As part of ongoing efforts to modernize and accommodate growth on its campus, Baptist Medical Center Beaches submitted a request to amend its Planned Unit Development to the Jacksonville Beach Planning Commission Monday, Jan. 8.
The development changes would include converting the proposed five-story parking garage between Medical Office Building B and Medical Office Building C (which house the Wilson Cancer Care Center and the Surgery Center, respectively) into a new medical office building (D), and redesigning and relocating the parking garage to a 35-foot structure oriented along Roberts Drive. The proposal also includes increasing the approved number of beds at the hospital from the current 182 to 186 beds, among other changes.
“The Planned Unit Development has been in place since 2004, and periodically, we’ll review it just to make sure we’re meeting the medical needs of the community,” said Barbara Prettyman, public relations and community relations coordinator for the hospital. “We want to make sure that if there’s an opportunity and the demand for a service, then we have the right planning in place to meet those needs. This is a growing area, and this is also an aging area, so we want to make sure that we can meet those demands for the future.”
According to Prettyman, the alterations are a long-term project that would just be the next on a list of construction projects the hospital has undergone over the past few years.
“Recently, we’ve actually had three pretty big construction projects here,” she said. “The first one, in August of 2015, we completely renovated our emergency department, and just last year we completed the renovations of our labor and delivery unit. Everything was modernized.”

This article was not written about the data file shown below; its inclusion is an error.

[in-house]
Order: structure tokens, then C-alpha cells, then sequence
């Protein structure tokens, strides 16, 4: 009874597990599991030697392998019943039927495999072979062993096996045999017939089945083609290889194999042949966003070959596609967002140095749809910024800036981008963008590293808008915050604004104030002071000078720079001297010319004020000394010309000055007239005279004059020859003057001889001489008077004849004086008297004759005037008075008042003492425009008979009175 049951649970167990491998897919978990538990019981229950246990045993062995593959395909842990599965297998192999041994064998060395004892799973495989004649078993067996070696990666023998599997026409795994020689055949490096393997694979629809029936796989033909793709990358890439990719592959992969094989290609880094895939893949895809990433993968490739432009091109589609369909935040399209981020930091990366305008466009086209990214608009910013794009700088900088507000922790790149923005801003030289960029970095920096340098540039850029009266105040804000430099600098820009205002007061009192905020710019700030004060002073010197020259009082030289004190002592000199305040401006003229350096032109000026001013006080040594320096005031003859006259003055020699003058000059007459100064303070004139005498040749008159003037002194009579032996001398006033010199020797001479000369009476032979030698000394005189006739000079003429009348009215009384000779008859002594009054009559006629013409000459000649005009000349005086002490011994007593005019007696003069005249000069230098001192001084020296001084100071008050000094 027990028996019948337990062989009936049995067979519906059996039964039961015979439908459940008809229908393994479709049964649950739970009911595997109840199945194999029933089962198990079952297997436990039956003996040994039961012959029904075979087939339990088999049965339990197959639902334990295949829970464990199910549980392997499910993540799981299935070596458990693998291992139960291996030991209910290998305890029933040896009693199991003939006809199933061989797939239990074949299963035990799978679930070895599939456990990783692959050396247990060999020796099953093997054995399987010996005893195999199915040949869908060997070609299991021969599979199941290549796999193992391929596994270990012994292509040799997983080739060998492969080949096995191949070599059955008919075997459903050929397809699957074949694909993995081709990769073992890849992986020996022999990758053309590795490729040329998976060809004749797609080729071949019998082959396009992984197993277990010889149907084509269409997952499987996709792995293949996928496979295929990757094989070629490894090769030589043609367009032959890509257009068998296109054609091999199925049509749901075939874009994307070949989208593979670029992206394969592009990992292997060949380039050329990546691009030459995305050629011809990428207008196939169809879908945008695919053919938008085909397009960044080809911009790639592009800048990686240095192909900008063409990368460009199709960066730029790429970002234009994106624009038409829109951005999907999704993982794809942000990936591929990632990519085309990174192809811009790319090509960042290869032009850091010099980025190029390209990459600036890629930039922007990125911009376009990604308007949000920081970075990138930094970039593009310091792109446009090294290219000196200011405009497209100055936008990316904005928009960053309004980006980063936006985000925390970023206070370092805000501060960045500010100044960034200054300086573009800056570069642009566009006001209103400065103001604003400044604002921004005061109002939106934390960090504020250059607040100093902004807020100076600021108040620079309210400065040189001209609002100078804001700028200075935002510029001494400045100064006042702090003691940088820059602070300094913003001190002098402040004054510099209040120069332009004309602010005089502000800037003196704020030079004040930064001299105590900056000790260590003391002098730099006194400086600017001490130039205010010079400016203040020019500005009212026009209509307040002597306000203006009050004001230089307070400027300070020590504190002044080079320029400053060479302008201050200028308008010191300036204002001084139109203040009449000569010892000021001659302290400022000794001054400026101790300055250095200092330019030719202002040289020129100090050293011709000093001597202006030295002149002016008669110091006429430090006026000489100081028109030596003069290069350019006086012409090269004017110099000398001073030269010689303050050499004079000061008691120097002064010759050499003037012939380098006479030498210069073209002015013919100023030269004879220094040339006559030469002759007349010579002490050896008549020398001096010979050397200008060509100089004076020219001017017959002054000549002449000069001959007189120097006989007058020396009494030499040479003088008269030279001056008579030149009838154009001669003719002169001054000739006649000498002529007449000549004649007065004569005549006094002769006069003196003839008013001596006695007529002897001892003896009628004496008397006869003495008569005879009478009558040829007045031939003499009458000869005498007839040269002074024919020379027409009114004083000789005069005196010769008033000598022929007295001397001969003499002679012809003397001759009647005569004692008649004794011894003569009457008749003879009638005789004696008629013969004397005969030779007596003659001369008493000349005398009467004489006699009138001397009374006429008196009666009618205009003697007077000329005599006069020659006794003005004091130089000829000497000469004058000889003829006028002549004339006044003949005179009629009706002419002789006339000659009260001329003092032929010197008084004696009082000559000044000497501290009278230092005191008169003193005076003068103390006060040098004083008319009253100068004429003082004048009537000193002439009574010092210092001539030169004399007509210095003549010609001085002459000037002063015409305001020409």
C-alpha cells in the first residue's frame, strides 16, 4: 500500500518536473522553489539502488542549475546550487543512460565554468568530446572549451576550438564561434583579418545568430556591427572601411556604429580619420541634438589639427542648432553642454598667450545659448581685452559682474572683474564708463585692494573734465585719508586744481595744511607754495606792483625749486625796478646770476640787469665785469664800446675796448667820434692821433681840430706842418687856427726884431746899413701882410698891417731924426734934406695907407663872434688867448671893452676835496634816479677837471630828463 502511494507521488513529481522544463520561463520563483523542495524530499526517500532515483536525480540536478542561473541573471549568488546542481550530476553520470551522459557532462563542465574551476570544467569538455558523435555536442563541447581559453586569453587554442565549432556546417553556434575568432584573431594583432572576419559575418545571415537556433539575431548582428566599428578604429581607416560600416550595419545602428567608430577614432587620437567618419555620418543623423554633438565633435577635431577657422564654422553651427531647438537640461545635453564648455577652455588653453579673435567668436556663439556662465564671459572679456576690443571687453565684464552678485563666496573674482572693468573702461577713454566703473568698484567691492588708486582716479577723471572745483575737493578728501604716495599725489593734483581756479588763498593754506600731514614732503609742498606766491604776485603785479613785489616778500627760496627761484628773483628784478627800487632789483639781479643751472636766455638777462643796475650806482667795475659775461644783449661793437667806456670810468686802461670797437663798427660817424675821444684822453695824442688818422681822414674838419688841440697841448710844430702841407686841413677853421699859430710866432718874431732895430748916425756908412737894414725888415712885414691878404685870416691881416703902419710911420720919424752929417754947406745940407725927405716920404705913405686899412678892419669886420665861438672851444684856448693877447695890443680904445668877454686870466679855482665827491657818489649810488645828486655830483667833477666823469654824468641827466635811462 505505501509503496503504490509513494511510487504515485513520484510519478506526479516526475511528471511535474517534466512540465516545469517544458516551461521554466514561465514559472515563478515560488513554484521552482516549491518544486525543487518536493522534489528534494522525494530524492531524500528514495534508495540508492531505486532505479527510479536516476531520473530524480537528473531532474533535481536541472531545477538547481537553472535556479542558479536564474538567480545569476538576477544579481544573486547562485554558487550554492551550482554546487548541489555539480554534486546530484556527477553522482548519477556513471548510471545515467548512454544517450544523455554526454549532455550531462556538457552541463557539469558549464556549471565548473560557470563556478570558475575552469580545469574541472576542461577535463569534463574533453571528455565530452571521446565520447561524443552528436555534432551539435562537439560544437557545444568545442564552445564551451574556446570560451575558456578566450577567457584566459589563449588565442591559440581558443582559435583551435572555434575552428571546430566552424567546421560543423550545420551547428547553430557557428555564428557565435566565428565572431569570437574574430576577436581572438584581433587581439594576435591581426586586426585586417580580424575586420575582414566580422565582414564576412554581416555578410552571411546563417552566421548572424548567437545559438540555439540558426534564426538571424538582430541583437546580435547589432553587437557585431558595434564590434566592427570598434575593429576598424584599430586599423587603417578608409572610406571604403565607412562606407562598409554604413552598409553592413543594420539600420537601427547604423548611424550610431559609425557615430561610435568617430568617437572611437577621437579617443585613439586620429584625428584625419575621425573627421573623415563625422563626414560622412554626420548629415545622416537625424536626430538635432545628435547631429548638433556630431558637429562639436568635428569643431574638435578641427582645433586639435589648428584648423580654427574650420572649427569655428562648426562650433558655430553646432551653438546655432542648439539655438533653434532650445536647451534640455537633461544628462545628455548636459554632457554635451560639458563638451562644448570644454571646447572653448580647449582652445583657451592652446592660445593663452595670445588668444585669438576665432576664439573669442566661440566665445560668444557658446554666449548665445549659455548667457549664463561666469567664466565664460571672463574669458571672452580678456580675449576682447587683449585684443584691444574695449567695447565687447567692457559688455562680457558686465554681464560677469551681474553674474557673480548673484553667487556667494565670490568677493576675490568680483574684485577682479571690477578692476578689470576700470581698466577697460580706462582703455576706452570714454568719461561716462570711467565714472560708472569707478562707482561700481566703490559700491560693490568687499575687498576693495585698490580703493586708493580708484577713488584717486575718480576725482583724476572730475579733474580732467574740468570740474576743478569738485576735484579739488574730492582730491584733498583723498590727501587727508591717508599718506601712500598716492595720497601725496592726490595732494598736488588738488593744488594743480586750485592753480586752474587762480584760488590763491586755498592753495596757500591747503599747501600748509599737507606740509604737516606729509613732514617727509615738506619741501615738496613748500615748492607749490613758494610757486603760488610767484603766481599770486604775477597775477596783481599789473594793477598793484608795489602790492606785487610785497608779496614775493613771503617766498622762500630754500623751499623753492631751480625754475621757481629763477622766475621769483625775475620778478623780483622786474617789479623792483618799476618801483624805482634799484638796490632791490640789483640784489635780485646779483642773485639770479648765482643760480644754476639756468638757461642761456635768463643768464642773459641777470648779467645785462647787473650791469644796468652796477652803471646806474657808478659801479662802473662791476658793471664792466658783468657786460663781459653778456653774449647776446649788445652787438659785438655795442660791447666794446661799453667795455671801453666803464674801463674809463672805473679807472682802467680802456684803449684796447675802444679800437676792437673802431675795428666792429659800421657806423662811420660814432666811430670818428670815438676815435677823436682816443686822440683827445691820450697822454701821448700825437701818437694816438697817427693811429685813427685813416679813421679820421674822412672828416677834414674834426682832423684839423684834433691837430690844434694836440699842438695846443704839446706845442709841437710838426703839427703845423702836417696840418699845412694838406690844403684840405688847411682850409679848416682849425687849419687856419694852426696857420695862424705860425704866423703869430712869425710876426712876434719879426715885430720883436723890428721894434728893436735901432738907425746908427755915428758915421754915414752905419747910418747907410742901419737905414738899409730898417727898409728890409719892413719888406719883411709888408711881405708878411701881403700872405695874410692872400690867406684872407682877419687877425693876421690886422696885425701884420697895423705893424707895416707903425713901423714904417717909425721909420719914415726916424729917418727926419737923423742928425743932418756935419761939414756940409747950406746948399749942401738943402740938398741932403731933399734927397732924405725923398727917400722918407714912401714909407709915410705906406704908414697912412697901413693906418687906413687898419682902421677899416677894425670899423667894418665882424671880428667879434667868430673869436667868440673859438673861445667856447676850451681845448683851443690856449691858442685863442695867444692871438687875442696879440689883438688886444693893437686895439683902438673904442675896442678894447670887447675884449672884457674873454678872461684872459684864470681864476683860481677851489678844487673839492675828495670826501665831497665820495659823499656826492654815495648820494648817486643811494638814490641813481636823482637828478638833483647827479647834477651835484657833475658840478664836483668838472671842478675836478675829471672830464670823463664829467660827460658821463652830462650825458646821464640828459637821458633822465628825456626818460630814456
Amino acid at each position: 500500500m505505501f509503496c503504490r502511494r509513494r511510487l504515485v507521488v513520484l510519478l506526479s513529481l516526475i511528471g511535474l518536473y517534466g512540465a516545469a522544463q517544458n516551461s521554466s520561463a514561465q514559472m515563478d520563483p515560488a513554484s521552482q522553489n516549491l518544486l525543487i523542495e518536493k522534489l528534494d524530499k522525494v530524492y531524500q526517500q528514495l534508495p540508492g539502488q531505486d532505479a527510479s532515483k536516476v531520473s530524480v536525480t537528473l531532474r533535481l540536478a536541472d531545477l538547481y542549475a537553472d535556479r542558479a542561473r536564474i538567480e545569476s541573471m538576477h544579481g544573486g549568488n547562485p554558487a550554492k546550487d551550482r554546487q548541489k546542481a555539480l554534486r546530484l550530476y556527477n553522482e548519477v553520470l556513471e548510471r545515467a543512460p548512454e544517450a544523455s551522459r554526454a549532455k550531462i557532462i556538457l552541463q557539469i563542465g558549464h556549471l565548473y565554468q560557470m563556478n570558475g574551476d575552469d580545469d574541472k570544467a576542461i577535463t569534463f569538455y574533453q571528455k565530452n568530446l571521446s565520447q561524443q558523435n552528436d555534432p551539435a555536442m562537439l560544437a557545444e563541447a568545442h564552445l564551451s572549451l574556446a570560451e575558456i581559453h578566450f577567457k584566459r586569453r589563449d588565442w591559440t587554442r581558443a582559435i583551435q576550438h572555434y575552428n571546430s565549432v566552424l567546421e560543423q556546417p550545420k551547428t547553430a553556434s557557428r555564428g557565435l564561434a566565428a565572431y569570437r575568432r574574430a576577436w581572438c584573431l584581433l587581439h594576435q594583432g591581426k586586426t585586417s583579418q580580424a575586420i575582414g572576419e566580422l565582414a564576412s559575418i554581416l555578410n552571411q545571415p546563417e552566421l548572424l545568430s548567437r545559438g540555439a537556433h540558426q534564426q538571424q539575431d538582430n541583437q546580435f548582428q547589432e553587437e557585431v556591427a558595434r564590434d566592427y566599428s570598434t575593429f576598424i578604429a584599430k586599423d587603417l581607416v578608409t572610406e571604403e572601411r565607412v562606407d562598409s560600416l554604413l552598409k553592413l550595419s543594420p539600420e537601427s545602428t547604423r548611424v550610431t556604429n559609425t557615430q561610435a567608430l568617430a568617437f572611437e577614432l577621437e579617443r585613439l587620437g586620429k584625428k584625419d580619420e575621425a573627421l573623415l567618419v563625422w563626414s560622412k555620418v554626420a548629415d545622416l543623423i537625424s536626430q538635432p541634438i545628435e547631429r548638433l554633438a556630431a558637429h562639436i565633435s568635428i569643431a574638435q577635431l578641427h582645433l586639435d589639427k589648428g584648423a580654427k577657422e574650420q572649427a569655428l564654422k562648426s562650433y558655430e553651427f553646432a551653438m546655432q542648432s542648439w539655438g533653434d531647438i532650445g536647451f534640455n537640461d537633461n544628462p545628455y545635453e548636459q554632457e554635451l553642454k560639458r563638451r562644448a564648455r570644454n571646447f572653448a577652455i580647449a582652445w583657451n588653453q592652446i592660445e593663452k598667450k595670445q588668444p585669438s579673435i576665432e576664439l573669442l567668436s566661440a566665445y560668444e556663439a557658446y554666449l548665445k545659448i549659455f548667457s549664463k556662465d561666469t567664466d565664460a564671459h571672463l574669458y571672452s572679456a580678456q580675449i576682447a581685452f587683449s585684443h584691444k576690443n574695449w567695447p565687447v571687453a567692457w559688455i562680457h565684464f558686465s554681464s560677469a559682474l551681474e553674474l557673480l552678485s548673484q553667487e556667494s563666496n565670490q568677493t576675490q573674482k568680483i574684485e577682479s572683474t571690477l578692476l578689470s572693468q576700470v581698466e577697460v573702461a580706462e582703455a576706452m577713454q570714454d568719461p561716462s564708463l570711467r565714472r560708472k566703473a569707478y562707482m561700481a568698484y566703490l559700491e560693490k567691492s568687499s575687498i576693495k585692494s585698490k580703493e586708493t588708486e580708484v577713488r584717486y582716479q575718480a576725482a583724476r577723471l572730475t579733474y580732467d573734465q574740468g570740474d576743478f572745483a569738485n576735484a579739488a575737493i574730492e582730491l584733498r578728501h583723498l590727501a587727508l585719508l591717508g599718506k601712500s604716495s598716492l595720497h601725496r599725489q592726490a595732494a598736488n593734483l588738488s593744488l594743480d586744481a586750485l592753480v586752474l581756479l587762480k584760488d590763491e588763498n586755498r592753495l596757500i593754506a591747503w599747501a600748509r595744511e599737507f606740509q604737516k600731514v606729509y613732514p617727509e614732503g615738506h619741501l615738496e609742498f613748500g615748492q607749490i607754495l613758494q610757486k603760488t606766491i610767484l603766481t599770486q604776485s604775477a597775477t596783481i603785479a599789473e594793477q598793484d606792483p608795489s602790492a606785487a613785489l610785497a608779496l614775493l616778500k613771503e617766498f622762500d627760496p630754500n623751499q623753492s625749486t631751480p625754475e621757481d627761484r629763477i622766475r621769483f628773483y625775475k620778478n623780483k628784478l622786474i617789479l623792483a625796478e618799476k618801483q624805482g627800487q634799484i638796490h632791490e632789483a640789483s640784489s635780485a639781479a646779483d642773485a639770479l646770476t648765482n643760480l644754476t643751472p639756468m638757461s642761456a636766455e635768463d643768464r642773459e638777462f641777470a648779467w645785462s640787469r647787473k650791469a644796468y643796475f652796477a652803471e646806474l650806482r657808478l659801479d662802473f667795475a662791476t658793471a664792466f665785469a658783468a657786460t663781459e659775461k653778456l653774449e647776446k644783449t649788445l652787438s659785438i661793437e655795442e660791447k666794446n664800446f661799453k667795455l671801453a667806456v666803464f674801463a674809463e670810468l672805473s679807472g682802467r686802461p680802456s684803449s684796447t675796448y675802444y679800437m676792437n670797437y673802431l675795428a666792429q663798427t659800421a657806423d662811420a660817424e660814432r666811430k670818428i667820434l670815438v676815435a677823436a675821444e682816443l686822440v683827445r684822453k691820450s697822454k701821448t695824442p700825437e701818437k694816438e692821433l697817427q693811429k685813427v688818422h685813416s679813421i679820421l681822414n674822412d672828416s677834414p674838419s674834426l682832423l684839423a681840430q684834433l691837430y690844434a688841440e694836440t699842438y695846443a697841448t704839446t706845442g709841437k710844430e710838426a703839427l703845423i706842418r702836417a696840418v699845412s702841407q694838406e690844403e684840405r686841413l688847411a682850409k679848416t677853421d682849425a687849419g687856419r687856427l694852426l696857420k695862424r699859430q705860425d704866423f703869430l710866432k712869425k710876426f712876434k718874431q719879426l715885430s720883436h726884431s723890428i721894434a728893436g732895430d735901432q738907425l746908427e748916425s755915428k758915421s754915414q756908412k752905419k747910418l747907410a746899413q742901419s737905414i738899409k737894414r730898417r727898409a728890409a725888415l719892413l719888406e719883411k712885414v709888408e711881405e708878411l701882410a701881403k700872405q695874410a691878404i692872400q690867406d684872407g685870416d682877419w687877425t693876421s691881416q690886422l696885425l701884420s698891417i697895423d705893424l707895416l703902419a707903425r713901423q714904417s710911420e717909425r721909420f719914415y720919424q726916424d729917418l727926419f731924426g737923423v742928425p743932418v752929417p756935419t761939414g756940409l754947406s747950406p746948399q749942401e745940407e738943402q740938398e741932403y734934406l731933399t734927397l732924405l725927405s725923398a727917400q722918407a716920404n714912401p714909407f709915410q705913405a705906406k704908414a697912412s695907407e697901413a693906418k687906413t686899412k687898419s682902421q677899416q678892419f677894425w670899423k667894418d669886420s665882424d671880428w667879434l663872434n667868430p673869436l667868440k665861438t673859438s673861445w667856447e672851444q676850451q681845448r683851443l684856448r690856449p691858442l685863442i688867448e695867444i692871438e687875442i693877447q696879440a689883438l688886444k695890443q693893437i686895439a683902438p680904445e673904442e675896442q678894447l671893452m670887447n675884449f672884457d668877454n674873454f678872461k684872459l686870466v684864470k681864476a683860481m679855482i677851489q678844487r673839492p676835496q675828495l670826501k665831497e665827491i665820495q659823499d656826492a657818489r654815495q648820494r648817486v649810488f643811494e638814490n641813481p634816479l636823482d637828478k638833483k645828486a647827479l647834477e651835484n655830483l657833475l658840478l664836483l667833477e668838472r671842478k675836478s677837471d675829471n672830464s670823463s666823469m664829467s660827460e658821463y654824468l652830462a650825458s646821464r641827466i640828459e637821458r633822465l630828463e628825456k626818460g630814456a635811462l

Currently, the hospital is undergoing construction to expand its surgery center.
“We are adding on 34,000 square feet to our facility,” Prettyman said. “We’re rebuilding all of our operating rooms, and the rooms themselves are going to be much larger than they are right now. We’re going to have 19 pre-op and post-op rooms, 12 recovery rooms and, of course, it will all be state-of-the-art.”
When the new operating rooms are finished, Prettyman added, the old rooms will be converted for use in sterilizing and storing equipment, with construction expected to be completed by October.
“If you take a look at the outside of our hospital, it looks like a huge construction project,” she laughed. “It really is going to change the exterior of the hospital, and it’s exciting because it’s a big step for us.”